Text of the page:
EW [00:24:11] So. I found it very very surprising that any colleagues would be so convinced that you wouldn’t be able to get important clues that would shed light on the validity of a fundamental new theory that might in fact be valid. Now if you analyze that 34 years later I’m tempted to say we were both a little bit wrong. So the scale of clues that I thought would materialize from accelerators has not come. In fact the most important clue possibly is that we’ve confirmed the standard model without getting what we fully expected would come with him. And as I told you earlier that might be a clue concerning the landscape. I think the flaw in the thinking of the critics though is that while it’s a shame that the period of incredible turmoil and constant experiment and discovery that existed until roughly when I started graduate school hasn’t continued. I think that the progress which has been made in physics since 1984 is much greater than it would have been if the naysayers had been heeded and string theory hadn’t been done in that period.
“34 years later I’m tempted to say we were both a little bit wrong”??? No, others had good arguments and were right about this (string theory is untestable and has nothing to do with LHC-scale physics), and you had bad arguments and were quite wrong. That this clear result is not being acknowledged and is having no effect on faith in string theory is disturbing.
Update: For another interview with an influential theorist, Sean Carroll has an interview with Leonard Susskind. I don’t think this is a good thing, but Susskind has been very influential in blazing the path that Witten now seems headed down (invoke the multiverse to justify giving up on unifying particle physics, hope very general “it from qubit” considerations will explain gravity). The interview explains in detail Susskind’s point of view.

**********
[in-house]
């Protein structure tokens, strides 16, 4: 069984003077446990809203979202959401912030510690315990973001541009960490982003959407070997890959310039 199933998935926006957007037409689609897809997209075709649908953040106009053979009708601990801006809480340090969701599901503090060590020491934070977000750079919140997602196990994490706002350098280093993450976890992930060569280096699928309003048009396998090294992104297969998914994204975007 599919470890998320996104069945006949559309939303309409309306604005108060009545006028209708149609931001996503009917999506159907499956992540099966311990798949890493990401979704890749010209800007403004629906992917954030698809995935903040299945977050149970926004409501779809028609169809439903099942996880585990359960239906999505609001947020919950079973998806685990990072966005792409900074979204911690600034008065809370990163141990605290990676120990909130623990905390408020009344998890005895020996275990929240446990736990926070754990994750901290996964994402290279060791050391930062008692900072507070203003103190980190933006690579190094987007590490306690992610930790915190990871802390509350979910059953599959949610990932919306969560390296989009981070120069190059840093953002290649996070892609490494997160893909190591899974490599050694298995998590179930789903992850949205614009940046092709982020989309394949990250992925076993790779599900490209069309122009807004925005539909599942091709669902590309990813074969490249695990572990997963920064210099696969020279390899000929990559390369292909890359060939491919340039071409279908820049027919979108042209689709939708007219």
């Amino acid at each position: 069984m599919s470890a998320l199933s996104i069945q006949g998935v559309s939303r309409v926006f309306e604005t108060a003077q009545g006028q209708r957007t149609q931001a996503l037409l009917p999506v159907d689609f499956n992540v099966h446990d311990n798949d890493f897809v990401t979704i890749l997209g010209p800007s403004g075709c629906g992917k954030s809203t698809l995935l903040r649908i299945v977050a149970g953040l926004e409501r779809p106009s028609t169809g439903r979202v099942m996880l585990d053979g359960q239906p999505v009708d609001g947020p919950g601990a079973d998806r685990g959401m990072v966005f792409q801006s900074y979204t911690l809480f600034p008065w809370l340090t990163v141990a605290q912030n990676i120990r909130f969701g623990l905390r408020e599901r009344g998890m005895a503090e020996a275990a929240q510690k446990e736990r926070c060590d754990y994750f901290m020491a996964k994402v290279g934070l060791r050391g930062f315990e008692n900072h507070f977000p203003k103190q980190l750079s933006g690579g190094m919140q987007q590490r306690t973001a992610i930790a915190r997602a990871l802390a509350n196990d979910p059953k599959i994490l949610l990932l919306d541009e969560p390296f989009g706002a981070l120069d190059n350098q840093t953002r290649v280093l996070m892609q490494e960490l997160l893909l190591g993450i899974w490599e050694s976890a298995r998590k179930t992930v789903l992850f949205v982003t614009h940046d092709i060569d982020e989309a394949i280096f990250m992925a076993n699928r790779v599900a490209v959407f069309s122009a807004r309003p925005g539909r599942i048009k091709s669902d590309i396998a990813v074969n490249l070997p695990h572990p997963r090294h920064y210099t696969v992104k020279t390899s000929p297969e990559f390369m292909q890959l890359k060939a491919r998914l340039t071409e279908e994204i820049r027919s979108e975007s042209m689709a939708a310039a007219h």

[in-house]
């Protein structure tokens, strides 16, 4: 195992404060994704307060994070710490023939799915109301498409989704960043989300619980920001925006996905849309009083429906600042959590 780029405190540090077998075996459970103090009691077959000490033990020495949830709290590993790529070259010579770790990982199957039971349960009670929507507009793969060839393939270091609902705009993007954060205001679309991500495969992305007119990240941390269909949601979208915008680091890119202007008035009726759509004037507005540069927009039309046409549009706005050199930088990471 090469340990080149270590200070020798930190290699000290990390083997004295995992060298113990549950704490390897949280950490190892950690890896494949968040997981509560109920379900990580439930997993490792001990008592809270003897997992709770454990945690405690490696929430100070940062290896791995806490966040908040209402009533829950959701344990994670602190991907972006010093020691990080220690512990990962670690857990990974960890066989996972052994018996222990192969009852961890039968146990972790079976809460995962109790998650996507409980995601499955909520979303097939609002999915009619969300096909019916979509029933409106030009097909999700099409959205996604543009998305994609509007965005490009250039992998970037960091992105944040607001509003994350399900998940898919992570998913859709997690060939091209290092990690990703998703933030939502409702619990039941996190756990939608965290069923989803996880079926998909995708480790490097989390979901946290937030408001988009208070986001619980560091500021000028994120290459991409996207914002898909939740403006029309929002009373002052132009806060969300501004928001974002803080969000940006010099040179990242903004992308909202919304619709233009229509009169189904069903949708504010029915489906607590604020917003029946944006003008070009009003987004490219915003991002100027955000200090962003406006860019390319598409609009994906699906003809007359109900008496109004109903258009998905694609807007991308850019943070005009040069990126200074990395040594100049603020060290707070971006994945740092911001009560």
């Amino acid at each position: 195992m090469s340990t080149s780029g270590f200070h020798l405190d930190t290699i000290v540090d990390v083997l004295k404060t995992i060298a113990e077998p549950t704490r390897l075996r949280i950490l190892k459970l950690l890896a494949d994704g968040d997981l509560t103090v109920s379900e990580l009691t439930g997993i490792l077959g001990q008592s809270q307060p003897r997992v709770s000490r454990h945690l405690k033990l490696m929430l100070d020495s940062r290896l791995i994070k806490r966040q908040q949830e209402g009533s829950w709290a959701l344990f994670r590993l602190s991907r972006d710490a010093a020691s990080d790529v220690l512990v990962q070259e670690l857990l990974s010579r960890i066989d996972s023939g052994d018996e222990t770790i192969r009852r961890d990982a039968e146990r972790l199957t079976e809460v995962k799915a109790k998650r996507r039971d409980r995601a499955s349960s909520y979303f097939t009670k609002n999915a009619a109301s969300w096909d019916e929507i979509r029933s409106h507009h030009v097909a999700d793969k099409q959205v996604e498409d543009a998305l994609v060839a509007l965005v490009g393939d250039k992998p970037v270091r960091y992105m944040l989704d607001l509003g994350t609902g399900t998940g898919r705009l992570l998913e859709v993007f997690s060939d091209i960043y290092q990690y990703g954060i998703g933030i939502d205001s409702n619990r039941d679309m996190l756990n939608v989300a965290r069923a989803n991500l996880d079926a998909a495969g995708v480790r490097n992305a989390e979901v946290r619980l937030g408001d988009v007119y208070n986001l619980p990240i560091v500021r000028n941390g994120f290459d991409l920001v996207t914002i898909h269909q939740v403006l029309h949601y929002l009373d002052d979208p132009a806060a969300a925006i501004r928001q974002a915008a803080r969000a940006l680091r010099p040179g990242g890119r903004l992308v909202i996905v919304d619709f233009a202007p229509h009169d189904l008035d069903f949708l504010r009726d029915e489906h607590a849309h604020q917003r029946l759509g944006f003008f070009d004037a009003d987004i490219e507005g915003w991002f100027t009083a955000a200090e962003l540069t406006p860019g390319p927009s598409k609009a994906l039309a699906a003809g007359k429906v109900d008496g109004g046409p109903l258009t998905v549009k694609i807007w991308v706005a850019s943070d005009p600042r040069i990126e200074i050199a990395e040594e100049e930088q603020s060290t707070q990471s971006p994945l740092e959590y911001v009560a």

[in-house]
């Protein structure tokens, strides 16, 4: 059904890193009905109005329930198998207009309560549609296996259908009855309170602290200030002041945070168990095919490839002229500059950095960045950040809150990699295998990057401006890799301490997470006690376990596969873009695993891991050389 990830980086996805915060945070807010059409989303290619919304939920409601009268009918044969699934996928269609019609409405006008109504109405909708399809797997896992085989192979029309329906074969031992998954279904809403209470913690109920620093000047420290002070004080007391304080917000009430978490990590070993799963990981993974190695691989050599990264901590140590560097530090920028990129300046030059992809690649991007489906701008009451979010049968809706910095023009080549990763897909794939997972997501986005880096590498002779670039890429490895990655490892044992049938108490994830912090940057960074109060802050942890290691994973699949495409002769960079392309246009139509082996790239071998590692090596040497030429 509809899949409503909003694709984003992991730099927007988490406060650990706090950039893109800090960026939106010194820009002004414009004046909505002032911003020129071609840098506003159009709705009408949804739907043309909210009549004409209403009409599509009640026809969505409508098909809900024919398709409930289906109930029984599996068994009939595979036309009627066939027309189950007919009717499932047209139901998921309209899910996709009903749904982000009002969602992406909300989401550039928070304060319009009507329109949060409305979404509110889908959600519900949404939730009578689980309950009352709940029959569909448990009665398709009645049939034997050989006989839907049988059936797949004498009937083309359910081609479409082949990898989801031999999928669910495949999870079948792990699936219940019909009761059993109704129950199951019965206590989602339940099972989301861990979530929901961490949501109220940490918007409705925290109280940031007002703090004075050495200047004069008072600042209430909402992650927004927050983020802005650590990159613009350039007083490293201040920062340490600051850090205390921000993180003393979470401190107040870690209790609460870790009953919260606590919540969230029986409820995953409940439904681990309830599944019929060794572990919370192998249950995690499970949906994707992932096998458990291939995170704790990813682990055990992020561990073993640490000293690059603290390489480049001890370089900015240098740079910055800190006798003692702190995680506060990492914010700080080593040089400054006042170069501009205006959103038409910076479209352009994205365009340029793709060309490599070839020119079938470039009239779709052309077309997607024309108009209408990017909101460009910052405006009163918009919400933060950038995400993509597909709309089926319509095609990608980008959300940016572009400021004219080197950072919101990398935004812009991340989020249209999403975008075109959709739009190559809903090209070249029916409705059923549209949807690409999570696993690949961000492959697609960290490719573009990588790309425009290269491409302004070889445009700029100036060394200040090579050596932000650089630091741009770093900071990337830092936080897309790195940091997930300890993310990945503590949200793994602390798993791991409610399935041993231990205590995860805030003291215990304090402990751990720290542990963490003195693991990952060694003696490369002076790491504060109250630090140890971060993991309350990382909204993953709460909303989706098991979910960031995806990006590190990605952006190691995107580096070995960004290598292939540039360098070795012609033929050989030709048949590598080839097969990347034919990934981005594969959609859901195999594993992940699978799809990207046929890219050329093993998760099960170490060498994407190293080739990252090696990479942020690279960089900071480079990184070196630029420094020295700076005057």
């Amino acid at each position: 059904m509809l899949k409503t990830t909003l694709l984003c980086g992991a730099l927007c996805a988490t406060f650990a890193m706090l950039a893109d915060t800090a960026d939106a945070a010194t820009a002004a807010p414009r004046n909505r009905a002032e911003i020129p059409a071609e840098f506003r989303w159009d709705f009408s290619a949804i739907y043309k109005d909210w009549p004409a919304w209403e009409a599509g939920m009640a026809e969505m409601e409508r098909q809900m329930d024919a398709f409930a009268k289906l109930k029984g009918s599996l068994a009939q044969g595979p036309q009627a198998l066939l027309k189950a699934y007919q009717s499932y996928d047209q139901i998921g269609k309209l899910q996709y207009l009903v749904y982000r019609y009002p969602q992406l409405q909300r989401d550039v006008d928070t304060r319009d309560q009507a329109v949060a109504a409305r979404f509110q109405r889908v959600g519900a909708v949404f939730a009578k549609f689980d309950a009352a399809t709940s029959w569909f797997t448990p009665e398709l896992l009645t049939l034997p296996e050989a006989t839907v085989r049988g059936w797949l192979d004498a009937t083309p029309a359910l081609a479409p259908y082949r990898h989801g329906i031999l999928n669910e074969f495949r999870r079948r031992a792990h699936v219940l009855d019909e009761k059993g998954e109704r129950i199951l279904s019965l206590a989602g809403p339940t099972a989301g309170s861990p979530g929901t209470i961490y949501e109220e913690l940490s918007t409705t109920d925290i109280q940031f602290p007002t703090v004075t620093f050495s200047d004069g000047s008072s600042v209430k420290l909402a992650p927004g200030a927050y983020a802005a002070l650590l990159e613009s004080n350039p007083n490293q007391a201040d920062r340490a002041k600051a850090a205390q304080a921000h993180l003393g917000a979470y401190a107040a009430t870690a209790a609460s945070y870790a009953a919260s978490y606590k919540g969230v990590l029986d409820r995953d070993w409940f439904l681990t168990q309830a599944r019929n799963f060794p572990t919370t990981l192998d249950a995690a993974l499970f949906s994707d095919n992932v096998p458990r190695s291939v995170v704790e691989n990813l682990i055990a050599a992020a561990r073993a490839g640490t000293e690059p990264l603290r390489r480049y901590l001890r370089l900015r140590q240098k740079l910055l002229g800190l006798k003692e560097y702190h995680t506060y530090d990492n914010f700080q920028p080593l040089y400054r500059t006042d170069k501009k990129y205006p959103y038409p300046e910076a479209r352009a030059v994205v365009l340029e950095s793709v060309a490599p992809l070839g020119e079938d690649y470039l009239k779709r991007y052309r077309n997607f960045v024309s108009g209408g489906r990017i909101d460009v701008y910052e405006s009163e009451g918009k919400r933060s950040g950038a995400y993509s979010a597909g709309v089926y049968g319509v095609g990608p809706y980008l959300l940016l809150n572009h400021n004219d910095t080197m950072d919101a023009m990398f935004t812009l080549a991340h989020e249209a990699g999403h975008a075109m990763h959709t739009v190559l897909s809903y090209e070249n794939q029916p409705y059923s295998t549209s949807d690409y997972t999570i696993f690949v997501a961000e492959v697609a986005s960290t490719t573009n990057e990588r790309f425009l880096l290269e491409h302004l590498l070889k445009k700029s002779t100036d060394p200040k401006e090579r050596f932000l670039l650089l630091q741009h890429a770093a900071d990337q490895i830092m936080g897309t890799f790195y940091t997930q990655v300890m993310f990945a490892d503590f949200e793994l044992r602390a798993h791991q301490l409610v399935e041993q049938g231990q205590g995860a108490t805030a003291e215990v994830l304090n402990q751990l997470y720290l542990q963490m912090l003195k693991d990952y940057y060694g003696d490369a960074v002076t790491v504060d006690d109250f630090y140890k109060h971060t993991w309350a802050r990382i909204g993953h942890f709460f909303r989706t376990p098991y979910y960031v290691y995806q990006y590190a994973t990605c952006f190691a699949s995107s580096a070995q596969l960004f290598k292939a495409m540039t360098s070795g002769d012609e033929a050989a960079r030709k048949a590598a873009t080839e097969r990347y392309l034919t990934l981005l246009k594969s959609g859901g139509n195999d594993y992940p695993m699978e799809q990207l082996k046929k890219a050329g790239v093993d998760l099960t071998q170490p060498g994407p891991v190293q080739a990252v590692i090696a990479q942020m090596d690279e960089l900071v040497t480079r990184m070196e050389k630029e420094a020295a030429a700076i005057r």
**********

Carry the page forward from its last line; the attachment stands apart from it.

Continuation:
Update: Farmelo has another interview with a string theorist up, this time it’s Michael Green. When asked if he’s troubled by string theory not being experimentally testable, Green says (19:20):
I don’t think at the moment there’s anything directly to test, because we don’t know what its predictions are.
and says that string theory should really be called “string (not yet a) theory”. Earlier (16:40), he explains
The ingredients of something are there, but it’s clearly not formulated in the right language, and because it’s not formulated in the right language, we don’t really know how to even make sense of its predictions. It doesn’t have any really genuine rigorously derived predictions yet.
Green has been working on string theory for forty years, an entire professional lifetime during which string theory has gone from a relatively simple “(not yet a) theory”, with a true theory seeming not far away, to a much more complicated “(not yet a) theory”, with no progress towards an actual theory in sight. Farmelo doesn’t ask the obvious question of why people shouldn’t interpret this story straightforwardly as the story of a failed speculative idea that never worked out.